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Zhenwu : the cult of a Chinese warrior deity from the Song to the Ming dynasties (960-1644)

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Title: Zhenwu : the cult of a Chinese warrior deity from the Song to the Ming dynasties (960-1644)
Author: Chao, Shin-Yi
Degree Doctor of Philosophy - PhD
Program Asian Studies
Copyright Date: 2002
Abstract: This study explores the interaction between Daoism and popular religion in China by focusing on the development and evolution of a cult that centered on a deity called the Perfected Warrior (Zhenwu 3!S£)- His cult has flourished across China since the eleventh century and is still alive in mainland China, Taiwan and overseas Chinese communities. To explore the diversity and complexity of this cult, I employ a wide range of primary sources in my study including religious scriptures, stone inscriptions, official documents, private anecdotes, local gazetteers, and vernacular literature; many of them have never been introduced to the English-speaking world. In this study, I argue that the popularity of the Zhenwu cult is a result of a combined process of canonization and localization that transformed a deity of warrior origin into a multi-faceted and multi-functional god. This thesis is divided into two parts. Part I gives a general framework of the Zhenwu cult from ancient to late imperial times. In Chapter One, I trace the Zhenwu cult to his predecessor, Xuanwu (section 1), and outline the development of the Zhenwu cult among the people (section 2) as well as the imperial patronage bestowed on the deity from the Song to Ming dynasties (section 3). Chapter Two portrays Daoist images of Zhenwu presented in liturgical instruction manuals for Offering rituals (jiao HI), exorcism, inner alchemy, and military rituals. The chief mountain of the Zhenwu cult, Wudang shan, is discussed in section 2. Part II contains textual studies and case studies. In Chapter Three, I closely examine two "precious volumes" or baojuan ff # (section 1) and one hagiographic fictional account of Zhenwu from the late sixteenth century, the Journey to the North (section 2). Chapter Four presents three case studies: the Zhenwu cult in Fujian Foshan (in Guangdong MM), and Taiwan. These three case studies will demonstrate that the popularity of Zhenwu was not simply a result of a wide geographic spread of the cult but, more importantly, of an enduring existence that resulted from successful localization. [NOTE: Author has requested removal of PDF copy of dissertation]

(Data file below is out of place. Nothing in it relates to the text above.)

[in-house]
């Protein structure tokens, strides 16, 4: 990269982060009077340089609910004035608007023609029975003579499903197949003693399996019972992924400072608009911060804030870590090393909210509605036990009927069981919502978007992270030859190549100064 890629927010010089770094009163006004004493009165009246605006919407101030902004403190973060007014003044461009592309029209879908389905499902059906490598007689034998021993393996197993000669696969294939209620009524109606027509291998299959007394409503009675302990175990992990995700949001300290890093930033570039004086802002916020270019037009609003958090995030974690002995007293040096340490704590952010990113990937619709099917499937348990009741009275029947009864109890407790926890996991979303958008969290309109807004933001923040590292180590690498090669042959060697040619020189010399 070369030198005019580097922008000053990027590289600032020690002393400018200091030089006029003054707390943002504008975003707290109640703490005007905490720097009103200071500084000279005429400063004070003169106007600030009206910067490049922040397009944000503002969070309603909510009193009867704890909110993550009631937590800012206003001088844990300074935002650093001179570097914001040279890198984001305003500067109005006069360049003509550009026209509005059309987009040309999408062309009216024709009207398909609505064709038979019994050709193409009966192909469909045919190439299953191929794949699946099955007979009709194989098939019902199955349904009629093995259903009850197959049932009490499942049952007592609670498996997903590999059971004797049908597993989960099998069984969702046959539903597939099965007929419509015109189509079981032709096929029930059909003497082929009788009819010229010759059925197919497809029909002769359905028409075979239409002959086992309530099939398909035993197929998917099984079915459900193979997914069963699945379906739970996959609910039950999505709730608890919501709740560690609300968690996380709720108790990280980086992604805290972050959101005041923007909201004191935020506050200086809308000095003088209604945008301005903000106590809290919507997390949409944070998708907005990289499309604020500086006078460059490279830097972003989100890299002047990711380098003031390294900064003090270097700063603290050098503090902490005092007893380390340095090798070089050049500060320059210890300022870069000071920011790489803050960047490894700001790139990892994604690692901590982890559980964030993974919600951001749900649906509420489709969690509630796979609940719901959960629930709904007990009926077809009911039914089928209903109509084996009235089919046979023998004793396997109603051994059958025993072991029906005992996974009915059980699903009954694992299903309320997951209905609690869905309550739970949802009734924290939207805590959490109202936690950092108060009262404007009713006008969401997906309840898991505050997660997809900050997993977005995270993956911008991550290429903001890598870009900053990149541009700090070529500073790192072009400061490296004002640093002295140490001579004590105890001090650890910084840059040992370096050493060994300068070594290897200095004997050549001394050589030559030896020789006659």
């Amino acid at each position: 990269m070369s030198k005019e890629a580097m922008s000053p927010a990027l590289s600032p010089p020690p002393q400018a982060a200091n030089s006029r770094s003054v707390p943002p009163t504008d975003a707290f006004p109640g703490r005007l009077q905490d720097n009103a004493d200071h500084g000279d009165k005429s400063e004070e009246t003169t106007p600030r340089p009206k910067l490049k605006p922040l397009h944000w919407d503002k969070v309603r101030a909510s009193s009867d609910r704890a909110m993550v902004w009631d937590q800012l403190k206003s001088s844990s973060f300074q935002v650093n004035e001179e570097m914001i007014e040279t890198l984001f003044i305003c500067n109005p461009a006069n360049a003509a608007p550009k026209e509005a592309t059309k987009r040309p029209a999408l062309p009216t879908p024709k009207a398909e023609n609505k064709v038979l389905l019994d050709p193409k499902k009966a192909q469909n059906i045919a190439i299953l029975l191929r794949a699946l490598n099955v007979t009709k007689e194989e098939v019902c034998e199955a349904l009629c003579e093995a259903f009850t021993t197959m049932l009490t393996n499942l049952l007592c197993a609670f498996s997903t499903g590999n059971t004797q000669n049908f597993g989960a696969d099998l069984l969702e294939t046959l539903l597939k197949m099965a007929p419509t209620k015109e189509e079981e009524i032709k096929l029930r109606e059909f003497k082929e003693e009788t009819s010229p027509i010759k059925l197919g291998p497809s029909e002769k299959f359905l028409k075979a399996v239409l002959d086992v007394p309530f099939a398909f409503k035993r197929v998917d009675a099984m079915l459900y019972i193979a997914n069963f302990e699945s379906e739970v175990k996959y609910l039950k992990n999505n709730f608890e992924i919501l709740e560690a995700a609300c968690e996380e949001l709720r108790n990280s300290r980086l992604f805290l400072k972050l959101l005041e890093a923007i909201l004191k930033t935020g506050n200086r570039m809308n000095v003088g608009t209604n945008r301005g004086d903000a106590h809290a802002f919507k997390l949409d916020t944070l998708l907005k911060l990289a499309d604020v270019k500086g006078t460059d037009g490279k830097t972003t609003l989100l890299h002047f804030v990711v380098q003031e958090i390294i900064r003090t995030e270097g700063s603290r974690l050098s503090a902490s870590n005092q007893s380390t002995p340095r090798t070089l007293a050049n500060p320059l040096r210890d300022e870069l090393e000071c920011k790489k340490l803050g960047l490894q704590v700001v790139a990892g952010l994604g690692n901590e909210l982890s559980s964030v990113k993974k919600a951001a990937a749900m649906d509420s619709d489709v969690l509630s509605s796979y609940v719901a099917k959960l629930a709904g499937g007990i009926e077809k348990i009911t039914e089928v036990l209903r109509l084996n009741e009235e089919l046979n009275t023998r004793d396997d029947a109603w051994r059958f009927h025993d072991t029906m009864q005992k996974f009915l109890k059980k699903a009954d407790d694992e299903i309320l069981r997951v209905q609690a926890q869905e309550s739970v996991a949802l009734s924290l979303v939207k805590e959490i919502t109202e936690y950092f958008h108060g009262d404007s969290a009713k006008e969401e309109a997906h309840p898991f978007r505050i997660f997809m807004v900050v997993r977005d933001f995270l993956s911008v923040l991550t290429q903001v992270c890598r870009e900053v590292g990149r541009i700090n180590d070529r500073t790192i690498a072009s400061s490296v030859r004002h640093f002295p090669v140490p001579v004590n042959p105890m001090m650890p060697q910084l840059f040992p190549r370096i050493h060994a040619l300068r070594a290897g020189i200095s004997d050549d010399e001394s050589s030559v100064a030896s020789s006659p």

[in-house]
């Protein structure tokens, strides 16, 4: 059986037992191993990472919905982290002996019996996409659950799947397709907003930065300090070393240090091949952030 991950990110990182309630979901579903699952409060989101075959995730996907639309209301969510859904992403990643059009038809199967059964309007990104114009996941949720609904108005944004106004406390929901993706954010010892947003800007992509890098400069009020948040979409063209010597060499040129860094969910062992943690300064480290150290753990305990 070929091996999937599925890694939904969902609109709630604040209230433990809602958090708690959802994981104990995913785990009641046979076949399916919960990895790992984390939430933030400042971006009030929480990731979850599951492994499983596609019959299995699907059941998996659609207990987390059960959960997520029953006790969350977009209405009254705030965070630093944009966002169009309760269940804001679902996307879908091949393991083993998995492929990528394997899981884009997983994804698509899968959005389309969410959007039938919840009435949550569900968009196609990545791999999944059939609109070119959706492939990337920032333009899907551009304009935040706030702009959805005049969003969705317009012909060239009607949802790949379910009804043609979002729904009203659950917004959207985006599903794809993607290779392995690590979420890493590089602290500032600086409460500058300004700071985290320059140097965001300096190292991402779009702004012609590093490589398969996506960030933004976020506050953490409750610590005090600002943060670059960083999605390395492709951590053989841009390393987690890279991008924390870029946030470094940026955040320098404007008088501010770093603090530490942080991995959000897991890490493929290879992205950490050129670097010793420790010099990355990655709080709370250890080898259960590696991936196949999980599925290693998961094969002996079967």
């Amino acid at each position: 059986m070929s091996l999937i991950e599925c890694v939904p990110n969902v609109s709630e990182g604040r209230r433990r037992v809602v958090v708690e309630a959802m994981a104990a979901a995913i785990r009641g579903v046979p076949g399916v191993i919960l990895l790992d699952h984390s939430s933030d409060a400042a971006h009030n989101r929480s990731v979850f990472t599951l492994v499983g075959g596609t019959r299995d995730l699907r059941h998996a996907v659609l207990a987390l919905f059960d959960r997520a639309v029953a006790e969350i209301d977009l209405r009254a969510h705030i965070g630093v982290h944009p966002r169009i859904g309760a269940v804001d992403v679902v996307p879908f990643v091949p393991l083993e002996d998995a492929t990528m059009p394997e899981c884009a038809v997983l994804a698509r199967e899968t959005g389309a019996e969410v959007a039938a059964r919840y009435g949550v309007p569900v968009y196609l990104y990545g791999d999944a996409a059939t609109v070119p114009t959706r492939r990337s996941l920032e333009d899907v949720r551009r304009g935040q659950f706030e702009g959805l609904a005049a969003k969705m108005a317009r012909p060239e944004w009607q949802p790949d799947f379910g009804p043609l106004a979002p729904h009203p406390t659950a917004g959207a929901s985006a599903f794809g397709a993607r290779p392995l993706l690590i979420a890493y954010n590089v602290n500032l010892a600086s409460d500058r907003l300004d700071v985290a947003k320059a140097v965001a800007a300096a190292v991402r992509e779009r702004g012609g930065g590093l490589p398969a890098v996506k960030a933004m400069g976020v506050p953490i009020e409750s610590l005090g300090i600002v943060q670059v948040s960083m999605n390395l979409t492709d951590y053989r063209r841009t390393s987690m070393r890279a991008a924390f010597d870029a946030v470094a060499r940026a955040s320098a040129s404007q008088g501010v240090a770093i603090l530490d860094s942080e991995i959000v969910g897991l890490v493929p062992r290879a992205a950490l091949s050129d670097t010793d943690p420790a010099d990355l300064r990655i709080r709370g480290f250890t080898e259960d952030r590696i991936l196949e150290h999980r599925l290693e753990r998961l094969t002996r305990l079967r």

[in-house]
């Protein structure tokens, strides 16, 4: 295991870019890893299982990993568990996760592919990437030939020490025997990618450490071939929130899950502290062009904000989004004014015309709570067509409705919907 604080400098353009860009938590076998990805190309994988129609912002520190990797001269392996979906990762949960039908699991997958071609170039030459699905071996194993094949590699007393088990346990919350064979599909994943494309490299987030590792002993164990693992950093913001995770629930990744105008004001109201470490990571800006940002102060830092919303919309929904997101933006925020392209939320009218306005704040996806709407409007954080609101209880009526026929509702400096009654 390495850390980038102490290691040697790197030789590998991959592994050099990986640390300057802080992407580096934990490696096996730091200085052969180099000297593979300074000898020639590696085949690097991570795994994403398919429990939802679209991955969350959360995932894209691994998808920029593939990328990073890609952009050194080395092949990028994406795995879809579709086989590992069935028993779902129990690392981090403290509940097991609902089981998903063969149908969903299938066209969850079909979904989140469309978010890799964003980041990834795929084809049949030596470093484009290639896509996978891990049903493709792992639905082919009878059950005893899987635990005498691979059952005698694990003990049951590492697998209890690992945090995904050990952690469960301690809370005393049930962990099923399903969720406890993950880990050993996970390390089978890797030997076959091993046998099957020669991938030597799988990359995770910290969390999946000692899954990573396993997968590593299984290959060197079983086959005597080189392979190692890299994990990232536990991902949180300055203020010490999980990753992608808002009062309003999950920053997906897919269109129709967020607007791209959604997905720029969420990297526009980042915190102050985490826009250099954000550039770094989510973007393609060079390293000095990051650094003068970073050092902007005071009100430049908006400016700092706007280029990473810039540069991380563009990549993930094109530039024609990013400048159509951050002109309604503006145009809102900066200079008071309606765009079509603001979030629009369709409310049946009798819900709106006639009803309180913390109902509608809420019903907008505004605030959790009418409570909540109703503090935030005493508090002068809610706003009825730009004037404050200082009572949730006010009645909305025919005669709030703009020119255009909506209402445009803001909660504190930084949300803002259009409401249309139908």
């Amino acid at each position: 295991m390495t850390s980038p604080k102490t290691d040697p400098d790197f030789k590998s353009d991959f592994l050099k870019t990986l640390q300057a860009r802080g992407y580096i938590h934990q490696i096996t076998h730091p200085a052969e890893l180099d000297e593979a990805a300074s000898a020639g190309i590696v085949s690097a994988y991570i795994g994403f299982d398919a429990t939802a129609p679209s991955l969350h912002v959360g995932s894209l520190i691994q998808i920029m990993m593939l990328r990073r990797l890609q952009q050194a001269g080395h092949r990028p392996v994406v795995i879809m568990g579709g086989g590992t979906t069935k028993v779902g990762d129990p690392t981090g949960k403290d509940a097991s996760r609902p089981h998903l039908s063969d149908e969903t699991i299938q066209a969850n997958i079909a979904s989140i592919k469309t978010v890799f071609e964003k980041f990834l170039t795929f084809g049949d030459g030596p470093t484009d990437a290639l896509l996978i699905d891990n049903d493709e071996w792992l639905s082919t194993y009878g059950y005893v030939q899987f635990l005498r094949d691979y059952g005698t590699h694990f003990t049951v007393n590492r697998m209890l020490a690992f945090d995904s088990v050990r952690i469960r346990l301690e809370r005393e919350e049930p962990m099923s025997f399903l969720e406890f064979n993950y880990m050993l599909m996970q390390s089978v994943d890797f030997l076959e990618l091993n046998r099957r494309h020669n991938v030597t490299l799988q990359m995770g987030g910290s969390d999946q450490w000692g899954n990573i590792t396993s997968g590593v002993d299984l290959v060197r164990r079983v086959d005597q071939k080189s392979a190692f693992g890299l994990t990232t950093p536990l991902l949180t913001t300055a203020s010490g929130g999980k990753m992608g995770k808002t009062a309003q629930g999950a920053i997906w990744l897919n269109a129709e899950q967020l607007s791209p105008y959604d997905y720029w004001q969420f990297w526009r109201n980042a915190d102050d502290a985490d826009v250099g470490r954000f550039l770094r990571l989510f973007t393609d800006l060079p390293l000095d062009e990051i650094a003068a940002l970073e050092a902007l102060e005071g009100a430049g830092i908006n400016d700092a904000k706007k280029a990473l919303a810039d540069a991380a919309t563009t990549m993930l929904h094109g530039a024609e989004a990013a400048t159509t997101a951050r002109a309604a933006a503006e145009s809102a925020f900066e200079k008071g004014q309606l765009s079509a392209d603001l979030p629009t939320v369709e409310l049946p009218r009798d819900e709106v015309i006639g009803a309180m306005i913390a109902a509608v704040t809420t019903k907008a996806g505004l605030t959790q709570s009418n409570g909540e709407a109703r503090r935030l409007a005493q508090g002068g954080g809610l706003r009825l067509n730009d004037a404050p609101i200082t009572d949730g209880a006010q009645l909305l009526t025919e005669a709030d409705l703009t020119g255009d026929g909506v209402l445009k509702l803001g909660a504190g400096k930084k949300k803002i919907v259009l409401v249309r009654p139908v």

URI: http://hdl.handle.net/2429/14794
Series/Report no. UBC Retrospective Theses Digitization Project [http://www.library.ubc.ca/archives/retro_theses/]

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